13 Tips for Stargazing From Astronomers

NASA / ESA / S. Beckwith (STScI) / Hubble Heritage Team
NASA / ESA / S. Beckwith (STScI) / Hubble Heritage Team / NASA / ESA / S. Beckwith (STScI) / Hubble Heritage Team

Whether you live in a city or the countryside, at some point you’ve probably stopped to marvel at the night sky. But how do you know what you’re looking at? If you want to get a bit more intimate with the skies, here are 13 tips from astronomers for taking your stargazing to the next level.

1. Get up high.

If you live in a city where light pollution clouds your view, get as high up as you can so buildings don’t obstruct your view. “You want as much of a view of the sky as possible,” says Jackie Faherty, a research associate in the American Museum of Natural History’s department of astrophysics. Also try to get away from streetlights. “One streetlight will knock out your dark adaptation for 20 minutes,” says William Paterson University astronomer Jason Kendall. Also, “the new LED streetlights are really bad for stargazing,” Kendall warns. “Run from them.”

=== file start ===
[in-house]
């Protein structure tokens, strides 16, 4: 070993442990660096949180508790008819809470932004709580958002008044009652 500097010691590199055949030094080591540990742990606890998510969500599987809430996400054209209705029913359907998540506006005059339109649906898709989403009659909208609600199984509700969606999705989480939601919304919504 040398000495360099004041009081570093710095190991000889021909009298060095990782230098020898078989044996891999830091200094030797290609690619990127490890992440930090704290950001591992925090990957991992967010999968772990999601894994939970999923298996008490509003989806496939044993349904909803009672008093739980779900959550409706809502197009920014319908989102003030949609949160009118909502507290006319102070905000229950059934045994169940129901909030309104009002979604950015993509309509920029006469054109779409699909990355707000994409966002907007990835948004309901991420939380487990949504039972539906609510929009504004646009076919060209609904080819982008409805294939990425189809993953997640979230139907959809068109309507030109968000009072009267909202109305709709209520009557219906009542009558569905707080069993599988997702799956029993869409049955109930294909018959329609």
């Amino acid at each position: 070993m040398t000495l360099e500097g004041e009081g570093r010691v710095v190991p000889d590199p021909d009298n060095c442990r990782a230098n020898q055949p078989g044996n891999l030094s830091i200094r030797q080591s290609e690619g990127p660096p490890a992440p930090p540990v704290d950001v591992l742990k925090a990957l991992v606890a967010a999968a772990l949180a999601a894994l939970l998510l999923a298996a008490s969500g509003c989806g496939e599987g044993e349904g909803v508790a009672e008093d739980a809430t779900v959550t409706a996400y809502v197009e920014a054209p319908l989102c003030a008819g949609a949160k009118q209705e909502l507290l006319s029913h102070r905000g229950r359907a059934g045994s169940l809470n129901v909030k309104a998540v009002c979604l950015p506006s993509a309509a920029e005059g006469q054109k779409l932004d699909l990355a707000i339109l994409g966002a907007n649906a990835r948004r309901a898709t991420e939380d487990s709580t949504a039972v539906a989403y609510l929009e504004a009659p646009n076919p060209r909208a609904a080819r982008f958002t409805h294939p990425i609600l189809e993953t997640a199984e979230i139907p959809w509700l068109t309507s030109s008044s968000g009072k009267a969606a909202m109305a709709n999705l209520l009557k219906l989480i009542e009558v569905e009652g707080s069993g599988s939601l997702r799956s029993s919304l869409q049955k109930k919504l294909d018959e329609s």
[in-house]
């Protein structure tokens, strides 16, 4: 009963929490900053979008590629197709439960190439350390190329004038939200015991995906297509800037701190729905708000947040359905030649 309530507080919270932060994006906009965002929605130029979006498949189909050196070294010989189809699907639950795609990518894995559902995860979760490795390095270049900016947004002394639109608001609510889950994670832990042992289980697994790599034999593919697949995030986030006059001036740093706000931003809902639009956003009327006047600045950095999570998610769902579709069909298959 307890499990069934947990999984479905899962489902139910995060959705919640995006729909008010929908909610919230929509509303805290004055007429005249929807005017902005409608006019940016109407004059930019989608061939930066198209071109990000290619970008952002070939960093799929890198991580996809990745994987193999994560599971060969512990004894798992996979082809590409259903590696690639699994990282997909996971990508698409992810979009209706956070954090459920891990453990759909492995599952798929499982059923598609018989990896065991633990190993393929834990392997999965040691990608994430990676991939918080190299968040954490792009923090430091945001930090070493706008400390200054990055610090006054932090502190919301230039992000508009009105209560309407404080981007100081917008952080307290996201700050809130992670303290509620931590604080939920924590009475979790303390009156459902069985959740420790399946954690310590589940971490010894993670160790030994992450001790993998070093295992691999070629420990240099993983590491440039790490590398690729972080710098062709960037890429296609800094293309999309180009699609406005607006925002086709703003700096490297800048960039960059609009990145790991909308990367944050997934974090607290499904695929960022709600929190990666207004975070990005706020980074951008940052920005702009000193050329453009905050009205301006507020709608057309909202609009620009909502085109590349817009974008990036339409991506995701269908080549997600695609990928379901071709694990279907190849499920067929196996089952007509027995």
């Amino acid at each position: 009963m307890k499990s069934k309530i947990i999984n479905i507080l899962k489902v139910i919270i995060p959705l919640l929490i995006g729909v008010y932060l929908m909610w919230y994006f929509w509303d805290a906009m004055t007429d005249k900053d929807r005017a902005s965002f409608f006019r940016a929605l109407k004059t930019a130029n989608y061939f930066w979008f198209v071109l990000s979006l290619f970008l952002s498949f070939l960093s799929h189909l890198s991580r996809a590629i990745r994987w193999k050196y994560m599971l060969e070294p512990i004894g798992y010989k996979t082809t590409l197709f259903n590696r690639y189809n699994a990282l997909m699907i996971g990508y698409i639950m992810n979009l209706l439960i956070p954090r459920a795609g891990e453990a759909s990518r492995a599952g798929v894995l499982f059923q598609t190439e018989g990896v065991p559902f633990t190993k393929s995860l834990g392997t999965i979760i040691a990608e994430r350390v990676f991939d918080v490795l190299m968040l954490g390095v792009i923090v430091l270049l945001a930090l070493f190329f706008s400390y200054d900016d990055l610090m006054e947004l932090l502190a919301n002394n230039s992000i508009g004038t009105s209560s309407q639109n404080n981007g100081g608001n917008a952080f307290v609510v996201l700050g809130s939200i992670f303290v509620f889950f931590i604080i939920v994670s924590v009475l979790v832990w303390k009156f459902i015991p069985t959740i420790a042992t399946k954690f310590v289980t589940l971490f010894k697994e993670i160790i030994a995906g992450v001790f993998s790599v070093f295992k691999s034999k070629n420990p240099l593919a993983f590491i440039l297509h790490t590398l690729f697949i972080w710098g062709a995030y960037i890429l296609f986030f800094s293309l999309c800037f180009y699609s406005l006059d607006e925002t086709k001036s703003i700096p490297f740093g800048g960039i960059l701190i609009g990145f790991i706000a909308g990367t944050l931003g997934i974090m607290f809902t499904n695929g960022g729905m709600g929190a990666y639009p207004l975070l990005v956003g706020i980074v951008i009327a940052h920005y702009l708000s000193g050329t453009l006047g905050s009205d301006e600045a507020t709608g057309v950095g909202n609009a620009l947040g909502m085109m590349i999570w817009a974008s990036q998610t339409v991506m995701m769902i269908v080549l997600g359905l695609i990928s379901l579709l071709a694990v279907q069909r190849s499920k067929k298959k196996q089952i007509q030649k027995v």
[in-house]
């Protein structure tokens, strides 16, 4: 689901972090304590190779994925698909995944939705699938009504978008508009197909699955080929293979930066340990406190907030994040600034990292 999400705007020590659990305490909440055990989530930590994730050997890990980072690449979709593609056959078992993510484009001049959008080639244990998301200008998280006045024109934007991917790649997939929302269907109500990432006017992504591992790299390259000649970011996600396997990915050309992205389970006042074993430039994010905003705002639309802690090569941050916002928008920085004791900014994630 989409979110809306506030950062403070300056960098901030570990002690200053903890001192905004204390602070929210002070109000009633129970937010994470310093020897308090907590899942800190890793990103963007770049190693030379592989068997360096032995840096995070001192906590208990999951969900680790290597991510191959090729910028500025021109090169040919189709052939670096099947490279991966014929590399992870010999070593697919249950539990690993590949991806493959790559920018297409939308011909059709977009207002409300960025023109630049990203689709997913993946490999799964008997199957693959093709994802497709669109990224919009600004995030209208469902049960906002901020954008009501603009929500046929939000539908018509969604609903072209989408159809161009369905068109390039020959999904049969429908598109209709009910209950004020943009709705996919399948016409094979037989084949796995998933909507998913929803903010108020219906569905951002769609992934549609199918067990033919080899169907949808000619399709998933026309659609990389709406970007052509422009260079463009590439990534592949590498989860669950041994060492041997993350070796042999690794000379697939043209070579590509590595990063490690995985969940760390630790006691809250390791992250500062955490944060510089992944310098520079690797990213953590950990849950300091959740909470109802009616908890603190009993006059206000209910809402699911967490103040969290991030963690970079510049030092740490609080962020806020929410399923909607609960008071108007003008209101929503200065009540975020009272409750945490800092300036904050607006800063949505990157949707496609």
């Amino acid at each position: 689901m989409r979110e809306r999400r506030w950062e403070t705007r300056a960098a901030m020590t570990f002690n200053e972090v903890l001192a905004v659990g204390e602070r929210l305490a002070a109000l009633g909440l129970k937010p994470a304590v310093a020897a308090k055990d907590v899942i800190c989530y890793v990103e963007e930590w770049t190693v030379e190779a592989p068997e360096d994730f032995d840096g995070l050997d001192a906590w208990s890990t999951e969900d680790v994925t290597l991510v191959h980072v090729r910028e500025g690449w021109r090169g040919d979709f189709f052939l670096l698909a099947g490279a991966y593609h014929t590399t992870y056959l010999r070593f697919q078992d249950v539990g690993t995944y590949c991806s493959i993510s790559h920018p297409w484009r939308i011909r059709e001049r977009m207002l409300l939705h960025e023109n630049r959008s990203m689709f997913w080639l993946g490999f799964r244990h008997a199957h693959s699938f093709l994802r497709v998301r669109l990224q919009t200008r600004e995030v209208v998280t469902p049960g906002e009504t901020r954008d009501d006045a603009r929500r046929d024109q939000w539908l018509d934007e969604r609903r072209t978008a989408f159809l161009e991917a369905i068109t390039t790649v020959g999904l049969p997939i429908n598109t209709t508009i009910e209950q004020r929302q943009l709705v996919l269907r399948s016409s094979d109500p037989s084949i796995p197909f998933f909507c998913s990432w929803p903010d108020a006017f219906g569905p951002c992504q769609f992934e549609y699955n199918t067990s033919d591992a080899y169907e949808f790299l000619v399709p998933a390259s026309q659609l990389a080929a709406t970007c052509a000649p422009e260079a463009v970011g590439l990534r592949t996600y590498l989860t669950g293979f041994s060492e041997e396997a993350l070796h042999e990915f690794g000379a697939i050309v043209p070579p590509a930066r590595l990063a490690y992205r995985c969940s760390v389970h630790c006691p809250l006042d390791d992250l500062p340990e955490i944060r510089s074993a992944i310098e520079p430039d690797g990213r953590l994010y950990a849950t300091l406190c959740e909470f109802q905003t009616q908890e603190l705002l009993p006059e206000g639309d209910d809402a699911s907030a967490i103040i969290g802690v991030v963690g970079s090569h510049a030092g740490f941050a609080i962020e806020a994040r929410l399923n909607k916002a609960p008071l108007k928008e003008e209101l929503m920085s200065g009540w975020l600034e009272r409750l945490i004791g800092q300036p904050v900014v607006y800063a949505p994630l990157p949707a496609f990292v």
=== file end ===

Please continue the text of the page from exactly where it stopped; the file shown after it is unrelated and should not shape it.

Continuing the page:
2. Invest in a red flashlight.

If you need some kind of light so you don't fumble in the darkness (or fall off a roof), get a flashlight with a red filter. “Red light does not have the same effect on eyes as does blue or white light,” says Kendall. You can create your own red flashlight by covering your cell phone with red cellophane or paper.

3. Don’t buy a telescope (yet).

Newbie stargazers are often tempted to stock up on high-tech tools. Don't. “It’s a very common mistake,” says Jose Manuel Zorrilla Matilla, a Ph.D. astronomy student at Columbia University. “But people get frustrated because it’s tough to use, and the things they’re seeing don’t resemble anything yet.” He says it’s best to get to know the night sky first, identify a few anchor objects like planets or constellations that help you navigate the sky, and then buy a telescope.